The English Saint Bernard Club

Breed Information

The Saint Bernard is probably the most famous of all the rescue breeds.
They are best known as the dogs from the Great Saint Bernard Pass in the Swiss Alps.
Although they are no longer used for rescuing travellers from the mountains, the breed still
has strong links with the monks of the Hospice of the Great Saint Bernard, who first bred the dogs for their rescue value.
 
The modern Saint Bernard is very different from that of the type bred by the monks.  Over the years the breed has got larger and heavier, but still keeping the original character of that old and proud history from which they originated.
 
SO YOU WANT A ST BERNARD AS A PET?
 
DO NOT rush into buying a St. Bernard until you ask yourself: do you mind a dog that
slobbers or a dog that sheds hairs on your carpet.  If you are houseproud, lead a busy life
or are out at work full-time, the St. Bernard is NOT the breed for you.
 
St. Bernards make very good family pets in the right environment.  They are very loving and will brighten any
home with their presence, but picking this breed as a pet needs to be thought through very carefully.
They have different needs to other breeds, mainly due to their size and they are not the ideal pet for people who
work long hours, as they love company and need to be part of the family.
 
THE MOST FREQUENTLY ASKED QUESTIONS
 
People ask many questions about the breed and these are a few, with the answers.
 
How Much Do They Eat?
 
A St. Bernard will not "eat you out of house and home".  An adult St. Bernard usually requires no more food
than other large breeds.  Depending on what type of food is fed, an adult will consume about 0.5Kg per day of a complete food or to manufacturers advice.  Feeding fresh meat, they would require about 1 - 1.5Kg per day plus a mixer.  A growing puppy's requirements are different and a diet sheet and advice re: feeding should be provided by the puppy's breeder.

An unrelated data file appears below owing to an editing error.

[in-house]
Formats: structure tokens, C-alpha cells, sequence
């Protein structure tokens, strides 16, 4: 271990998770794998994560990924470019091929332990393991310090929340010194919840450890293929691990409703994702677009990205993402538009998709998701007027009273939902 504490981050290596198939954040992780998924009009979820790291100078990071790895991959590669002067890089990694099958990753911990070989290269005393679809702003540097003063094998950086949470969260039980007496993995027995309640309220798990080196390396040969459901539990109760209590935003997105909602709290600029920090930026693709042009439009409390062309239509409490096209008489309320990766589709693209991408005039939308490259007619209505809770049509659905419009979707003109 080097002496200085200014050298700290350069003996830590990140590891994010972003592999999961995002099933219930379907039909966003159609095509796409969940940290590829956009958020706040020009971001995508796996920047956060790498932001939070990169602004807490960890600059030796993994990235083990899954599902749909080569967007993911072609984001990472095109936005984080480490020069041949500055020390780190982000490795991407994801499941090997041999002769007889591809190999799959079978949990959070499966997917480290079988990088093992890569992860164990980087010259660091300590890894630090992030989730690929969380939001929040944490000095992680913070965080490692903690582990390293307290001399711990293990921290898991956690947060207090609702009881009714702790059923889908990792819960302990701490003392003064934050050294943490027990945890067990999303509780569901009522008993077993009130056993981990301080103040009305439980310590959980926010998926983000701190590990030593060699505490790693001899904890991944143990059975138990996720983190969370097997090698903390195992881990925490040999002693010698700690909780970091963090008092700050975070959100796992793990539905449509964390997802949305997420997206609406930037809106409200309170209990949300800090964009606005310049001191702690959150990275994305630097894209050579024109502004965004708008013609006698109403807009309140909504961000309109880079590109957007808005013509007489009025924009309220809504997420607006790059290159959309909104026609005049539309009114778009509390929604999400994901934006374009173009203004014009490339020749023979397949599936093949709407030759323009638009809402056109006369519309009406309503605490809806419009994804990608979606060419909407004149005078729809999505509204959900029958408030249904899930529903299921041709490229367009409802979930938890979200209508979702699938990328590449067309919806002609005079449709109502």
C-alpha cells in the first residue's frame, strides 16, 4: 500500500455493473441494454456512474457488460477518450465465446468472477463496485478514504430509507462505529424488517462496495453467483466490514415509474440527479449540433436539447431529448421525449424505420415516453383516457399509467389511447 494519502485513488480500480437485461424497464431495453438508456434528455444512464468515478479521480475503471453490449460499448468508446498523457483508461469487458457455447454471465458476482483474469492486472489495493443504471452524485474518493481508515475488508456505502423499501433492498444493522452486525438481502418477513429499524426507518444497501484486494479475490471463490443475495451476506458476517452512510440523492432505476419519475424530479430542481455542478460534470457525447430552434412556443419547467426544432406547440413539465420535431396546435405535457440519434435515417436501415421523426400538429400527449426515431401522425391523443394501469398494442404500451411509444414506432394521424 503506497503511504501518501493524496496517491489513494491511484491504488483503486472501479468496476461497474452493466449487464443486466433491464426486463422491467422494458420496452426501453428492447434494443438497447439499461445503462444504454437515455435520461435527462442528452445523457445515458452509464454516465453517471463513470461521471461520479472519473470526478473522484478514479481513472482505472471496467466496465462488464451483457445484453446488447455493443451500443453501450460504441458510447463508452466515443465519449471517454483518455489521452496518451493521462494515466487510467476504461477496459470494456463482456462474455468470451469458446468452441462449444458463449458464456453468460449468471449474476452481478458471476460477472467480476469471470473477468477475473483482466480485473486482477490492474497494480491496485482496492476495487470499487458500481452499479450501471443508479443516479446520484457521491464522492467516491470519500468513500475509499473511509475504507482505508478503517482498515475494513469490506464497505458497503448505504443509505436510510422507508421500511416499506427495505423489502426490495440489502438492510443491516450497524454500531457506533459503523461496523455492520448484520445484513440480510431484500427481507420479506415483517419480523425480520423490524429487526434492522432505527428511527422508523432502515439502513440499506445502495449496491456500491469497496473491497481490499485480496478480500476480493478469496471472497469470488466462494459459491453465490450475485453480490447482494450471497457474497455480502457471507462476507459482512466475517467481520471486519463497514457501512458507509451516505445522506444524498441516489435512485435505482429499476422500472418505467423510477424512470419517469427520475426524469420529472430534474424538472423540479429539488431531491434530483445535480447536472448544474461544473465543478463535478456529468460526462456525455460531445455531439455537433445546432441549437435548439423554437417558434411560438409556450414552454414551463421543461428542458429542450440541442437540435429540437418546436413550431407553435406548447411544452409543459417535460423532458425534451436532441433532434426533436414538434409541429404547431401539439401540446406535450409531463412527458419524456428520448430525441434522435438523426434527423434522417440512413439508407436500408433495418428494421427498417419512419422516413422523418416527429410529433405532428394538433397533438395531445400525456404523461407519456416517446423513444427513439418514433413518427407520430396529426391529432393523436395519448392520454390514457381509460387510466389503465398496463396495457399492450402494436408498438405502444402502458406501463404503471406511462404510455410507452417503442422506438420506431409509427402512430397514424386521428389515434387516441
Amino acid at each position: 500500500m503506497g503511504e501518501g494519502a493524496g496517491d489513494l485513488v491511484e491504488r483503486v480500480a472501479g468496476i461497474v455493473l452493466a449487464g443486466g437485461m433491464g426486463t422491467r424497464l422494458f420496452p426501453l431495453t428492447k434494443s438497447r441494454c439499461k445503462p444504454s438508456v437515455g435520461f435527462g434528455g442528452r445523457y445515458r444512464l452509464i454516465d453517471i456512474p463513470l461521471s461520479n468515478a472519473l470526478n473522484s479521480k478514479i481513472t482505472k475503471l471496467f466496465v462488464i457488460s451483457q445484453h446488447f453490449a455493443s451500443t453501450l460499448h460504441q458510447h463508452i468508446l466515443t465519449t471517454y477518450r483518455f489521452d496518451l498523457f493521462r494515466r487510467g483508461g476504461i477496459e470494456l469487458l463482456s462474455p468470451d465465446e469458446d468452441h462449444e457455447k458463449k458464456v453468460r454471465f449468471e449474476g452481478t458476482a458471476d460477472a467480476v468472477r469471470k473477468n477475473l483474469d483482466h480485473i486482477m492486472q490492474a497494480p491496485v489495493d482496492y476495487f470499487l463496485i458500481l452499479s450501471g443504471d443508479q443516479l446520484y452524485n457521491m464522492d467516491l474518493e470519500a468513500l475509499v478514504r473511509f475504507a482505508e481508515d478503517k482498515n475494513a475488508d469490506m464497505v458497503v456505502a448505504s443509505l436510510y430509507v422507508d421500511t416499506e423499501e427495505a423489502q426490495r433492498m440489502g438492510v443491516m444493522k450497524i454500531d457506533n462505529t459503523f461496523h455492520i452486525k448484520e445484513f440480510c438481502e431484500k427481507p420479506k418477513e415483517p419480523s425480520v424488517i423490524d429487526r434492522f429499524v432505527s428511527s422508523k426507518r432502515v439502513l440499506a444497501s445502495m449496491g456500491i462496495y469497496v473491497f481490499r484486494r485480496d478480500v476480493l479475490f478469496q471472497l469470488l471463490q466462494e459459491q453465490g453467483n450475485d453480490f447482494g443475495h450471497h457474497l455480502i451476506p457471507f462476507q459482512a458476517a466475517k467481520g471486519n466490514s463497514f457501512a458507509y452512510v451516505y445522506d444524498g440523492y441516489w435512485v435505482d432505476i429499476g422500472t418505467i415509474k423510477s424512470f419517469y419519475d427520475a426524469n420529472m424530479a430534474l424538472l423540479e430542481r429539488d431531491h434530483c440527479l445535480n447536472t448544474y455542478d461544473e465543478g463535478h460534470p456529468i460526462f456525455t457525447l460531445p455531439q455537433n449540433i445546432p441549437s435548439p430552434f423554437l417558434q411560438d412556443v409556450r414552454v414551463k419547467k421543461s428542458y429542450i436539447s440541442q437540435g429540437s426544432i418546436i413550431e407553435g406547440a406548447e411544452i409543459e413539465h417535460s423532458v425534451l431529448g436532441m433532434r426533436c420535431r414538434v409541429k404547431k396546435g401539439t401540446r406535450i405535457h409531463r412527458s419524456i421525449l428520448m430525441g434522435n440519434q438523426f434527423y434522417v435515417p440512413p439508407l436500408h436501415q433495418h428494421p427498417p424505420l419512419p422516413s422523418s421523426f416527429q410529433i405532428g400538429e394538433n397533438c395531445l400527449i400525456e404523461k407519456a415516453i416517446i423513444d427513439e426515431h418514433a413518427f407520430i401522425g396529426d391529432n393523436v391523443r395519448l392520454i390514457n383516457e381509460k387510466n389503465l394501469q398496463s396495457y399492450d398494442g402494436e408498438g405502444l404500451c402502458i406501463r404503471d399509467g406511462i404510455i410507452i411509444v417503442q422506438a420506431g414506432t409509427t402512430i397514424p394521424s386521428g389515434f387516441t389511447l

How Much Do They weigh?
 
They are a Giant Breed and they could grow to over 30 inches at the shoulder and weigh over 15 stone as an adult.
Females are usually smaller and weigh less than the males.
 
Is There Much Slobber?
 
Yes, they do slobber. but if you love the breed you always have a "slobber cloth" handy!
 
Do you have to live in a large house?
 
Not really, as they don't take up too much space, but they do like to be comfortable.
 
 dog on sofa
 
Do They Require Very Much Grooming?
 
There are two types of coat: a smooth (short-haired) and a rough (long-haired) coat.
The smooth needs to be brushed on a regular basis.  The rough coat needs more attention
and regular grooming.
Both coat types shed hair, the rough more than the smooth and hair on the carpet, furniture and clothes
are part of the joy of owning a St. Bernard!
 
Do They Require a Lot of Exercise?
 
As a puppy, exercise should be restricted to free play, with short trips out and about for socialisation.
As the dog gets older the amount of exercise will depend on the individual dog.
 
Are They Easy To Train?
 
Because of their size, a St. Bernard MUST be trained and this must be done early in his life, as an unruly
untrained 15 stone dog is no laughing matter.  They are a breed who is eager to please and will begin responding
to commands as soon as they understand what you want of them.  A word of warning though, they can have a very stubborn streak and will turn a "deaf ear" at times!
 
Are They Good with Children?
 
Yes.  A St. Bernard appears to have an in-built understanding of children and their ways and build up extremely close bonds.  They are usually most gentle and careful around children.  Naturally, children and dogs must be supervised at all times and children must be taught not to be rough or tease a dog.
 
puppy and child
 
How Long Do They Live?
 
Like any breed, there are some that live to a great age, but the average life span is between 8 - 10 years.
 
Do They Suffer With Any Health Problems?
 
Sadly, like most breeds, the St. Bernard can suffer with certain health problems.  The breed is prone to hip and elbow dysplasia and other bone & joint problems; eye problems; heart problems,epilepsy and bloat.  It is advisable to have adequate pet insurance.


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